New Zealand

Details

  • Service: Advisory, Business Performance Services, People and Change
  • Industry: Government
  • Type: Business and industry issue
  • Date: 15/10/2010

Contact us

 

Souella Cumming

Partner- Internal Audit & Public Sector/Government

+64 4 816 4519


 

Godfrey Boyce

Partner - Advisory

+64 4 816 4514

Sourcing can help governments realise better value for money 

Skills shortages in government can be more acute than in the private sector. It’s hard to compete for scarce resources in a competitive job market where compensation often doesn’t compare with that offered in commercial organisations.

 

The challenge for government is to make the most of the existing workforce. This can be done with training and development programs. Retention can be addressed by making straight-forward business processes as interesting as possible.  But once an employer has exhausted these strategies a shift towards other sourcing arrangements might need to be considered

Shared services and strategic sourcing

The most common approach within the public sector is shared services — bringing similar back-office activities such as finance, HR or IT together in one location. This consolidation is frequently accompanied by streamlining and standardising processes. Often cross-departmental sharing is required to reach the economies of scale required.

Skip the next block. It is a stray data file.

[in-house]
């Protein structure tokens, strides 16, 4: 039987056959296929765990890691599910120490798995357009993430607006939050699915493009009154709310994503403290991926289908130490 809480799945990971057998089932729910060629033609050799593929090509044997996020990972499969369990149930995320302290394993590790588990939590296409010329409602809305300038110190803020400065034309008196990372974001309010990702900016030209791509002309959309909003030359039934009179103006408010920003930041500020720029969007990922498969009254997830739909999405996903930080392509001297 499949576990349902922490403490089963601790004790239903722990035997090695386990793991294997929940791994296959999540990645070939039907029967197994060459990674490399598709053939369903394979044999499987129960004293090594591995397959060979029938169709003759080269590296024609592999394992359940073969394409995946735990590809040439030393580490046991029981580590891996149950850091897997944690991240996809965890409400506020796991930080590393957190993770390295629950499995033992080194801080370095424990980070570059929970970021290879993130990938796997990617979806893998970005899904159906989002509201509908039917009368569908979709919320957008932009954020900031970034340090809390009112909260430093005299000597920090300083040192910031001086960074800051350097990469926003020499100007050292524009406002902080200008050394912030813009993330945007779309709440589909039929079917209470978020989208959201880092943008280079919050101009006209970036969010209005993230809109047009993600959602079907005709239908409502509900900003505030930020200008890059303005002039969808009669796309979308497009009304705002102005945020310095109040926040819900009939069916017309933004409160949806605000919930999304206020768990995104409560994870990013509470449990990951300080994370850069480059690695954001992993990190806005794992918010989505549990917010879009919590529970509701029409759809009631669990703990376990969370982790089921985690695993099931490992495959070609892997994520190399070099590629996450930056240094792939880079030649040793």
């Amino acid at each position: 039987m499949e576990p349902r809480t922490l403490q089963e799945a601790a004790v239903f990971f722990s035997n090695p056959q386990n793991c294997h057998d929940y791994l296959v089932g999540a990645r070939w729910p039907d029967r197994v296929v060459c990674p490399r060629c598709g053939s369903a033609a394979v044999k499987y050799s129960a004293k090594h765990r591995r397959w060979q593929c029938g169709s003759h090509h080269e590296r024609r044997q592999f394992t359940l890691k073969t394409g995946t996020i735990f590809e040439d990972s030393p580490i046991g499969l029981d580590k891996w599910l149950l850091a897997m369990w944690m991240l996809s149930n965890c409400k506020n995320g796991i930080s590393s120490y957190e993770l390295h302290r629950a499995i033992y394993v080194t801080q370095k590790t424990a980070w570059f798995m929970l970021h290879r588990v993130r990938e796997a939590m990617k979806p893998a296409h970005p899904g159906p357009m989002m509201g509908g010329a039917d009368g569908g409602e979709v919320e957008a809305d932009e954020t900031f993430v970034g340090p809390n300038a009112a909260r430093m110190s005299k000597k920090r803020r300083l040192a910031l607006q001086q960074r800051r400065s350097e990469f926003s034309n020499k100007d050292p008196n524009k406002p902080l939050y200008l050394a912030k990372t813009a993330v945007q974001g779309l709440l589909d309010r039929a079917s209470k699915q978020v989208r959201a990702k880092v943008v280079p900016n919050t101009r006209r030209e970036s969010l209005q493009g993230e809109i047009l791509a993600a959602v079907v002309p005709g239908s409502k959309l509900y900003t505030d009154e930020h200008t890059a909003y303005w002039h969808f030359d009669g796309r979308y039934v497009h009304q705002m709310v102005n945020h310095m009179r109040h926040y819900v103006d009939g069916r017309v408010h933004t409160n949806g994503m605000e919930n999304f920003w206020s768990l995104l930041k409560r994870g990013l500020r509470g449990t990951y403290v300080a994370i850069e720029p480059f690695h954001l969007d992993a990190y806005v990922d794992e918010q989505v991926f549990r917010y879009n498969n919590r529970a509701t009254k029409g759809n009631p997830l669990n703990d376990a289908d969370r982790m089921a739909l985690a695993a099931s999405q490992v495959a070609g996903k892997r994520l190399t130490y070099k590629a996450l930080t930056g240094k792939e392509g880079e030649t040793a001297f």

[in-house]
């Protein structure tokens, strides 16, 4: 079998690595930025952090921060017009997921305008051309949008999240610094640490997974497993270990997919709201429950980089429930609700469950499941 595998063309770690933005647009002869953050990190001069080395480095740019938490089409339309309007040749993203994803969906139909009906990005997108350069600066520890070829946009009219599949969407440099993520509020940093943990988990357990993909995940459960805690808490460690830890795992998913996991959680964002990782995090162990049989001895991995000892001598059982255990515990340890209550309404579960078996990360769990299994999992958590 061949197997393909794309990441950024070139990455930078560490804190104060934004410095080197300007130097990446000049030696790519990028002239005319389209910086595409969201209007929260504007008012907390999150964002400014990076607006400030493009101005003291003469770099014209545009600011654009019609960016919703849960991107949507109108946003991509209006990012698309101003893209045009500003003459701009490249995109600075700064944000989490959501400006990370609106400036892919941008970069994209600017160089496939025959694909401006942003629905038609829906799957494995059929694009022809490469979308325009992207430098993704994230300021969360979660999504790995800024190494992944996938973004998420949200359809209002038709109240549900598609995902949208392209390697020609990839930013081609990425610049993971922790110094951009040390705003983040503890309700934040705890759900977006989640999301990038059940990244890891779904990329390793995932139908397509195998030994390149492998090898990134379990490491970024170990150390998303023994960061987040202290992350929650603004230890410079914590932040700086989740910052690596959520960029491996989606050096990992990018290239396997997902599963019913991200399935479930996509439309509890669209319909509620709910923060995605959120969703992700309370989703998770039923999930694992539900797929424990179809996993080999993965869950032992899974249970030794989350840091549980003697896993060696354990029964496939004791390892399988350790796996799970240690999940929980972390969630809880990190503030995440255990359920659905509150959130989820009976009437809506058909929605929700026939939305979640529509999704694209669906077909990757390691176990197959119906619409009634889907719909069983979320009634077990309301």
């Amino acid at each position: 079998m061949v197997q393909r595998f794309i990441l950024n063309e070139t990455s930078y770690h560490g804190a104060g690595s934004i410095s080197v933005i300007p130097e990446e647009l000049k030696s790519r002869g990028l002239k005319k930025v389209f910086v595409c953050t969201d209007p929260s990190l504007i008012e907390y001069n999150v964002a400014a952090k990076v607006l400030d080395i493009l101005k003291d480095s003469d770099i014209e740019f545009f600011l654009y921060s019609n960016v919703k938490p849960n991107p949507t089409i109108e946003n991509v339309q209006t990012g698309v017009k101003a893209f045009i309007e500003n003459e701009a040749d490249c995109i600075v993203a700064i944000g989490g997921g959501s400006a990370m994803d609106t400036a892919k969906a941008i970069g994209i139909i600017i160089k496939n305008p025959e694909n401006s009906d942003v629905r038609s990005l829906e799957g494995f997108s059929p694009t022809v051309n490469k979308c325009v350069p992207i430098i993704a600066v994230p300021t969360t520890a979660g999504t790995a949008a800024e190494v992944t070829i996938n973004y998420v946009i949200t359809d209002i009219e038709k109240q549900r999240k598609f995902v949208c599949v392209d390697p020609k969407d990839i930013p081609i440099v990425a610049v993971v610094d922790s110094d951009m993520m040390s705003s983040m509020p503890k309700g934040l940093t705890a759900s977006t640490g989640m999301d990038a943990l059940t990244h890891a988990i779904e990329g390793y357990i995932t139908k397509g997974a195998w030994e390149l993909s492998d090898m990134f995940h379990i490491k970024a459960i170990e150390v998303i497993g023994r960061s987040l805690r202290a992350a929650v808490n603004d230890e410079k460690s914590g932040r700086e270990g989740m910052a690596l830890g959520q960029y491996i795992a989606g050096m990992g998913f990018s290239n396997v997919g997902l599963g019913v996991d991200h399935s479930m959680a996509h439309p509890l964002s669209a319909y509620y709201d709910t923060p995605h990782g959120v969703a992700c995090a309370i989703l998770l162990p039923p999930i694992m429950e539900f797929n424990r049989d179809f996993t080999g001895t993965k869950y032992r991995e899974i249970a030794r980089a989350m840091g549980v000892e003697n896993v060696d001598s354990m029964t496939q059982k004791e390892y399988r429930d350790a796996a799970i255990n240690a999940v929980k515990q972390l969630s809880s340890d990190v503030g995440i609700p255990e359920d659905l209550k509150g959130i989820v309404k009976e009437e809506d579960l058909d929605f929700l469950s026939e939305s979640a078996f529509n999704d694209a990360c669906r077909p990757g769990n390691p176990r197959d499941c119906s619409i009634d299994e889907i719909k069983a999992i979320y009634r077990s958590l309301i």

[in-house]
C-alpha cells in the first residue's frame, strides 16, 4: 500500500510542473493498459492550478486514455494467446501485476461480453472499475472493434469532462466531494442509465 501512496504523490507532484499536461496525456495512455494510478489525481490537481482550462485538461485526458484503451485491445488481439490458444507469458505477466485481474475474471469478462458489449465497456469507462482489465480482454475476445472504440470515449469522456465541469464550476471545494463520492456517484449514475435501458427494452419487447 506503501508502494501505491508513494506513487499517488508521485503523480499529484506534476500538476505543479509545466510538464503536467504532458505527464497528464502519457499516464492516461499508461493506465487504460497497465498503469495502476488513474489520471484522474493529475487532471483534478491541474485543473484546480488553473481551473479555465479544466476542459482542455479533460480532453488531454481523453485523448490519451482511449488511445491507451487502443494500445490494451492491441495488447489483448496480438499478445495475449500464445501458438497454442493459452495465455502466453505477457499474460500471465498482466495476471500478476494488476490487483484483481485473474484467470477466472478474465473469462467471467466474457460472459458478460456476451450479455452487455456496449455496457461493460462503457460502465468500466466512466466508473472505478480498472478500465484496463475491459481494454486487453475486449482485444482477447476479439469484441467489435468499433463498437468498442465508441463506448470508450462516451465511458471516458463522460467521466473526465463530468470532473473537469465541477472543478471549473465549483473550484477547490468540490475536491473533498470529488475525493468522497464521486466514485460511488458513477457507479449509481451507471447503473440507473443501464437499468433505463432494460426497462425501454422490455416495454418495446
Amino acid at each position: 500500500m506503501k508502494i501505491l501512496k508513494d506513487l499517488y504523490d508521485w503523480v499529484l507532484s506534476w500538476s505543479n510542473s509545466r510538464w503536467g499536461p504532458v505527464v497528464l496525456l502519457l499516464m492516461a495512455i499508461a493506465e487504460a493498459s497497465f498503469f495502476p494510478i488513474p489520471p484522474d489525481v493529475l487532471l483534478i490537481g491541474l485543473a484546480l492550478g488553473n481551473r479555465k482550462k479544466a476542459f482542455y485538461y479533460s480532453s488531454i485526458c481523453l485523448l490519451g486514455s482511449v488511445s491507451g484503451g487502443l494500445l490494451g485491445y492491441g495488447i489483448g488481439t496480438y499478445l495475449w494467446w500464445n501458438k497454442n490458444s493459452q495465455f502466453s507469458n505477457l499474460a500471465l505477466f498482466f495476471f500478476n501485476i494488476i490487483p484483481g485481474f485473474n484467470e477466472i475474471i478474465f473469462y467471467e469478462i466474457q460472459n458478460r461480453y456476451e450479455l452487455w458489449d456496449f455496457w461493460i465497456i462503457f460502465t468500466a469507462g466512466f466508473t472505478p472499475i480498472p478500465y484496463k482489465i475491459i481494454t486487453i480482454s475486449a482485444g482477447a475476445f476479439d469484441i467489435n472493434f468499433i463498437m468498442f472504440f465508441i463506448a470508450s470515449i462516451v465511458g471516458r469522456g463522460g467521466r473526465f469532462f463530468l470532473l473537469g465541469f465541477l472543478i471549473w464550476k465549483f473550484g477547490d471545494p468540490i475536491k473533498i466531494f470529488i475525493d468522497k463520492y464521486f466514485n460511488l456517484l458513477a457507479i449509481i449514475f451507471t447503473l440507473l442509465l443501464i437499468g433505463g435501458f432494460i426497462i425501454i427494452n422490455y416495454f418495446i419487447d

Organisations are increasingly aware of the savings and service level improvements that can be made through strategic sourcing decisions. A survey by The Hackett Group showed that commercial companies that had adopted an HR shared services model reported reduced process costs of up to 80 percent.

 

Changing attitudes toward sourcing alternatives reflects a desire to improve the overall quality of public services delivery. Governments are willing to consider a variety of options to leverage their people and skills to maximum advantage. If an organisation needs to augment their core staff with external resources, and they feel this can be managed well, there are a range of possibilities to consider.

 

Under pressure to provide better services for less money, many government officials expect to see the popularity of shared services grow. An increasingly large number of public and private sector organisations now appreciate that using shared services and other sourcing arrangements - especially in basic transaction processing -is a way to achieve better value for money. As the success of well-managed shared services implementation grows across governments, there is a real opportunity to learn from each other.

 

This has been adapted from a KPMG International Government article

 

 

 
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